Here Comes the Humane Economy

By on February 16, 2016 with 6 Comments

Today, The HSUS announced the April release of my forthcoming book, The Humane Economy: How Innovators and Enlightened Consumers Are Transforming the Lives of Animals. I’m excited about embarking on a national tour to speak about the themes of the book, and in many cities I’ll conduct book events in conversation with luminaries in politics, journalism, business, and other key domains in our world. It’s my hope to draw these and other thought leaders into a discussion about our society fully embracing animal protection ideals.

As you can tell from the title, I offer a special focus on a new economic analysis of animal protection issues, arguing that companies that cause harm to animals are going to face fierce headwinds in the years ahead. It’s just not a sustainable business model to disregard the interests of animals; on the other hand, it’s an enormous advantage for companies to show they are attending to the needs of animals, or shifting entirely away from harming animals as innovation and alternative methods allow them to do their work humanely and more efficiently.

What’s more, I argue that so many companies, governments, and individuals who do harmful things to animals just transfer costs to the rest of society. Take, for example, the case of the Canadian government and the upside-down economics of the commercial seal hunt. The fisheries department is spending millions of dollars each year monitoring a slaughter with a landed value of just a fraction of that amount. The federal Department of Fisheries has concealed data on the commercial seal hunt in various ways, and today, many people are unaware that the value of the slaughter has declined from more than $20 million in 2006 to less than $1 million last year. How did this turn around? Through a campaign of awareness that exposed the cruelty of the enterprise. The consuming public, once it knows about the exploitation of animals, wants no part of the bloody business.

It’s astonishing that the government of Canada is still defending the seal hunt when it’s a money loser for the nation and taxpayers foot the bill for something that generates almost no revenue whatsoever.

On a different front of action, The Columbus Dispatch reported that the number of exotic animal owners has declined dramatically in the state, just three years after Governor Kasich signed a bill banning private owners of wild animals after a mass release and killing of privately held animals in Zanesville.

The state has had to pay for the care of relinquished exotic animals, and animal welfare groups have long taken in the discards from the exotic animal trade – our affiliated sanctuaries have provided care for many over the years, suffering from various ailments. The costs run into tens of millions of dollars every year, for government and for our movement. So why would any state allow people to have these animals, almost assuredly guaranteeing bad outcomes for the animals and immense costs that taxpayers and animal welfare groups endure when people give up the animals because they are in over their heads.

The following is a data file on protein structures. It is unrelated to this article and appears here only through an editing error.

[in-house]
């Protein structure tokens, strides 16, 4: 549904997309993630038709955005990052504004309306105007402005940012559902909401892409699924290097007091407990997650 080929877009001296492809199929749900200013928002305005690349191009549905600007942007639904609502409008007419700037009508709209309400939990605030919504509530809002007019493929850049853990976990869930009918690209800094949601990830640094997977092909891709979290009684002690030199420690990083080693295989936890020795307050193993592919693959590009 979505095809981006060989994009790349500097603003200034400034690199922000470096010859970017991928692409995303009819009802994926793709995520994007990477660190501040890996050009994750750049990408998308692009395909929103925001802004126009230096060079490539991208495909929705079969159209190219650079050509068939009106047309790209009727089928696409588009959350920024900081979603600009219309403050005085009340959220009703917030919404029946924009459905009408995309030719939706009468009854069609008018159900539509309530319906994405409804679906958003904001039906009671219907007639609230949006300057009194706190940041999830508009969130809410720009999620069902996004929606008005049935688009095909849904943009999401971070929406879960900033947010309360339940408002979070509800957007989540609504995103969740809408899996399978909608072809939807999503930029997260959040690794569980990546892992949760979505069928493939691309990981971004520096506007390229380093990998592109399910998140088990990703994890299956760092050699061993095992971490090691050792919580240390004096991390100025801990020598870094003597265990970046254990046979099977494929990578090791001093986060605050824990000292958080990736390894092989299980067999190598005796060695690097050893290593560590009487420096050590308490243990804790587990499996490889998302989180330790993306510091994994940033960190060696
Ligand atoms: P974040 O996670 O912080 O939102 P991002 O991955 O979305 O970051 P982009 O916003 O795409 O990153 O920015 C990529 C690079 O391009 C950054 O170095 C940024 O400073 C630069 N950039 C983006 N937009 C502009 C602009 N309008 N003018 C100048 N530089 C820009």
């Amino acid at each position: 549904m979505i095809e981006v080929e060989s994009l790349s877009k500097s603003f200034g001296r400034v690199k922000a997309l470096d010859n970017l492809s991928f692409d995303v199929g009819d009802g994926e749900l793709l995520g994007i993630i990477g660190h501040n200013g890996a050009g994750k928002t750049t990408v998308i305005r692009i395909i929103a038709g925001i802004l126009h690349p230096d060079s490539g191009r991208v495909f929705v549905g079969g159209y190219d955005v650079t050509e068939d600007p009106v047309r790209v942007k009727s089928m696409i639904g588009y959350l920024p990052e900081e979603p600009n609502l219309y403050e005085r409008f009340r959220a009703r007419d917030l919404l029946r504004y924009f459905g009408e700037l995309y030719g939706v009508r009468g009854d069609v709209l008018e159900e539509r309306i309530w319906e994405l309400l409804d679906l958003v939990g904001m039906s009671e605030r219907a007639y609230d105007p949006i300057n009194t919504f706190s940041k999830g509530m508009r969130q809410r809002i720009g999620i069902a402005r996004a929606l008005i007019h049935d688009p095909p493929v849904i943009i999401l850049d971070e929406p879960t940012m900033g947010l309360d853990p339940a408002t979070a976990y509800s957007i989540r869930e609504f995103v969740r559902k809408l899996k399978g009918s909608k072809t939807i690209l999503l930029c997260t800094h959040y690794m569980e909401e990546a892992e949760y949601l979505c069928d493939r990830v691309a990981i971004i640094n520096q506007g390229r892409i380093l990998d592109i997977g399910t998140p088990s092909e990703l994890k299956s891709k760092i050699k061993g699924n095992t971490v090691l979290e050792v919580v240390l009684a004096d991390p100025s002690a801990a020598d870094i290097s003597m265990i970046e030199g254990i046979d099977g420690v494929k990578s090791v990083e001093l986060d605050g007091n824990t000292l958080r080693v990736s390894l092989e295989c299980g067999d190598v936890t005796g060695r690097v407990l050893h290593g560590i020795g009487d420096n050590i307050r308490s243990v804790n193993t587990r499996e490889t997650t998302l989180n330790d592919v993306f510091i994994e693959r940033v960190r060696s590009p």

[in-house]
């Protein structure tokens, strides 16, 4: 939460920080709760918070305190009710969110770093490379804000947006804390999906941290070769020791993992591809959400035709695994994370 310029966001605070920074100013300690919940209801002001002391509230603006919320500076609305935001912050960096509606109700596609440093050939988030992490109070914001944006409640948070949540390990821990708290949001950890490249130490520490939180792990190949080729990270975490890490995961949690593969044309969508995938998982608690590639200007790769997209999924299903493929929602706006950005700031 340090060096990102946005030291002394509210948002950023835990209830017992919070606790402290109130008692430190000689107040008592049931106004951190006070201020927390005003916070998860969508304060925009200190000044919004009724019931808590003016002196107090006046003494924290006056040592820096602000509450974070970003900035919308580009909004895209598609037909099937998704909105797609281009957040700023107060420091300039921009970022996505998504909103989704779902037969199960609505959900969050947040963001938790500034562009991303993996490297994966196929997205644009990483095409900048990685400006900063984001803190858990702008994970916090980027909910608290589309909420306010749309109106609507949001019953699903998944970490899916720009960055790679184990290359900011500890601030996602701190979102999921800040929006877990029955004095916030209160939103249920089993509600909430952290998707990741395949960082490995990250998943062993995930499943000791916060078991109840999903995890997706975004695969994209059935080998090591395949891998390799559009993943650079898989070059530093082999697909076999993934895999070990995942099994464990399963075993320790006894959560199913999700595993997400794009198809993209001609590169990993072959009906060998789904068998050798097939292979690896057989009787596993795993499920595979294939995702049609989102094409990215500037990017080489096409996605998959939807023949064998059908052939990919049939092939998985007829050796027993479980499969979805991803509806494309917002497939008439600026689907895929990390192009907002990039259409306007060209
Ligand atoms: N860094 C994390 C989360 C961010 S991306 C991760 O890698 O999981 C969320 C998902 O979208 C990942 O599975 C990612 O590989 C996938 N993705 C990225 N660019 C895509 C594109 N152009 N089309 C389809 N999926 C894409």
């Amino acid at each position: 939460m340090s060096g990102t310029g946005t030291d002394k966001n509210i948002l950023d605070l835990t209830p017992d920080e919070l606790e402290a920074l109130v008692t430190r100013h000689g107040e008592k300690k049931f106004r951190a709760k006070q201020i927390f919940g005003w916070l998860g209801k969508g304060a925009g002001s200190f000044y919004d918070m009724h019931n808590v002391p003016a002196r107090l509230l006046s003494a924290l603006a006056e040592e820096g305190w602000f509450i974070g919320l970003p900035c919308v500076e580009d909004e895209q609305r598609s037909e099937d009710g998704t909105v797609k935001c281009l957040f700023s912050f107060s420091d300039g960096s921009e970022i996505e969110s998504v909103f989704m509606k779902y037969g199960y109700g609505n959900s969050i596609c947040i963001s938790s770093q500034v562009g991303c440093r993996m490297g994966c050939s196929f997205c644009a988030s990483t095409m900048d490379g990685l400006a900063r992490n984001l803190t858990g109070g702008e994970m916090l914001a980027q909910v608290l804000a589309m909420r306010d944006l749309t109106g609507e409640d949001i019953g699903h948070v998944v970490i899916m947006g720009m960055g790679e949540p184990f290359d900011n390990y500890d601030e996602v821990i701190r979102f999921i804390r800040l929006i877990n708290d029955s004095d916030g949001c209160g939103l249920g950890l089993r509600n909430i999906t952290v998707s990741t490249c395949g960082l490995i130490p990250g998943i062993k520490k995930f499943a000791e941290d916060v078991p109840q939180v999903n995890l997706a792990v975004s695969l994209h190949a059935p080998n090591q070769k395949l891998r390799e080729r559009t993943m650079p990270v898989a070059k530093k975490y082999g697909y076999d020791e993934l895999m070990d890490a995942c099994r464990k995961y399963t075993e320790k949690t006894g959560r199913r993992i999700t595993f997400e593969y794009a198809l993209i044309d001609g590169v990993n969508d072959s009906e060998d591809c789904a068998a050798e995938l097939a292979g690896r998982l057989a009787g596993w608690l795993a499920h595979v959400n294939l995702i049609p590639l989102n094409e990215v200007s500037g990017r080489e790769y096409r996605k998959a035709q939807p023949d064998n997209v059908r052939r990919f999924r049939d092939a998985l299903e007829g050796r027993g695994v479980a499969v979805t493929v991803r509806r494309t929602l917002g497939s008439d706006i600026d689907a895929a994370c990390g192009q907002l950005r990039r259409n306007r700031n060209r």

Finally, I also want to note today an editorial in USA Today about the Westminster Dog Show, which picks its champion tonight at the celebrated New York show. The editorial laments the genetic and hereditary problems that plague so many purebred dogs who are not bred responsibly — in particular, the English Bulldog. So many enthusiastic dog people acquire these purebreds because of their mystique and beauty and temperament, but many of them develop major health issues, dealing the animals and the owners emotional hardships and costing caretakers thousands of dollars in often complicated, unending veterinary procedures.  Responsible breeders don’t breed animals just for exterior characteristics and saddle the animals with health problems at the expense of the future owner.

The Humane Economy touches on so many big ideas, but one of them is that cruelty just doesn’t pay in a world when we are increasingly alert to the needs of animals. I hope you’ll check out the book, and join the conversation about advancing a more #HumaneEconomy on Twitter.

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  1. Myrna Burdick says:

    Thank you for putting the hard facts out there about how animals are always
    going to be the ones who pay the ultimate price.
    Those in control of animal lives use deceit and lies so that those who ” want” to
    believe it can go on hiding from the blood on their own hands.

  2. David Bernazani says:

    Wayne, after reading your excellent book The Bond, I’ll gladly buy any more books you write! I’m ordering mine now. And please keep us posted on your book tour schedule; I went to your book signing for The Bond near San Francisco) and it was great hearing your talk and getting to thank you in person for all you do for animals. Looking forward to seeing you again!

  3. Renee Fox-Turbush says:

    That book sounds good is it only on kindle can I get humane economy book at Barnes and noble or the library?

  4. Sally Palmer says:

    When will the book tour dates/locations be posted?

    • Vaishali Honawar says:

      Hi Sally, please stay tuned for dates and locations. You will get notifications about local events via our email and social media.

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